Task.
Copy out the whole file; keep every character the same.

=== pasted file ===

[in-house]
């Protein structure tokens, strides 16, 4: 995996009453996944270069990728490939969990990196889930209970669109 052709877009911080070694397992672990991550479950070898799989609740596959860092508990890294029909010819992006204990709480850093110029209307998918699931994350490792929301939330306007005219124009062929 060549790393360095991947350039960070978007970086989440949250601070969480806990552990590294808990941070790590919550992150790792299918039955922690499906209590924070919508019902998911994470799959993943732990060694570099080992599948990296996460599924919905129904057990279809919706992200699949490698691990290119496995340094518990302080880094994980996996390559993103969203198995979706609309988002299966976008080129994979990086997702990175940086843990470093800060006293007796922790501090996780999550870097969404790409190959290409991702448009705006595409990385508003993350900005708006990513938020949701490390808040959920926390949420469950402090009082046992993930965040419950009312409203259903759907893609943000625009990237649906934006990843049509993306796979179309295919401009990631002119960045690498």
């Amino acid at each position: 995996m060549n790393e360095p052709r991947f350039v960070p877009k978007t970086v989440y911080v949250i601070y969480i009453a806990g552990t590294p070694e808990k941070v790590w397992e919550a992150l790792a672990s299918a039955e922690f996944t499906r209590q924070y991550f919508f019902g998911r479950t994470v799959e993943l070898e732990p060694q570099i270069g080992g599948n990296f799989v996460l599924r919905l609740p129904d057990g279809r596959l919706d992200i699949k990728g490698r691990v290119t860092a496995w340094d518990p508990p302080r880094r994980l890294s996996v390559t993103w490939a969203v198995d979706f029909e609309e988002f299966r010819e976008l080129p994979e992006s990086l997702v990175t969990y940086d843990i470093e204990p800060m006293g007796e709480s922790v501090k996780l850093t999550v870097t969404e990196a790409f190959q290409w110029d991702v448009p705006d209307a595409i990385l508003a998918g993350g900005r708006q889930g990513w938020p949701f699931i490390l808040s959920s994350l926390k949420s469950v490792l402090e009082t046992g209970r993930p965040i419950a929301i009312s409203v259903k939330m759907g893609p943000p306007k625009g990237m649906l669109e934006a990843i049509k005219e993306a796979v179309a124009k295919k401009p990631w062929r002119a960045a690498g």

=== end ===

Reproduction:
[in-house]
């Protein structure tokens, strides 16, 4: 995996009453996944270069990728490939969990990196889930209970669109 052709877009911080070694397992672990991550479950070898799989609740596959860092508990890294029909010819992006204990709480850093110029209307998918699931994350490792929301939330306007005219124009062929 060549790393360095991947350039960070978007970086989440949250601070969480806990552990590294808990941070790590919550992150790792299918039955922690499906209590924070919508019902998911994470799959993943732990060694570099080992599948990296996460599924919905129904057990279809919706992200699949490698691990290119496995340094518990302080880094994980996996390559993103969203198995979706609309988002299966976008080129994979990086997702990175940086843990470093800060006293007796922790501090996780999550870097969404790409190959290409991702448009705006595409990385508003993350900005708006990513938020949701490390808040959920926390949420469950402090009082046992993930965040419950009312409203259903759907893609943000625009990237649906934006990843049509993306796979179309295919401009990631002119960045690498």
């Amino acid at each position: 995996m060549n790393e360095p052709r991947f350039v960070p877009k978007t970086v989440y911080v949250i601070y969480i009453a806990g552990t590294p070694e808990k941070v790590w397992e919550a992150l790792a672990s299918a039955e922690f996944t499906r209590q924070y991550f919508f019902g998911r479950t994470v799959e993943l070898e732990p060694q570099i270069g080992g599948n990296f799989v996460l599924r919905l609740p129904d057990g279809r596959l919706d992200i699949k990728g490698r691990v290119t860092a496995w340094d518990p508990p302080r880094r994980l890294s996996v390559t993103w490939a969203v198995d979706f029909e609309e988002f299966r010819e976008l080129p994979e992006s990086l997702v990175t969990y940086d843990i470093e204990p800060m006293g007796e709480s922790v501090k996780l850093t999550v870097t969404e990196a790409f190959q290409w110029d991702v448009p705006d209307a595409i990385l508003a998918g993350g900005r708006q889930g990513w938020p949701f699931i490390l808040s959920s994350l926390k949420s469950v490792l402090e009082t046992g209970r993930p965040i419950a929301i009312s409203v259903k939330m759907g893609p943000p306007k625009g990237m649906l669109e934006a990843i049509k005219e993306a796979v179309a124009k295919k401009p990631w062929r002119a960045a690498g």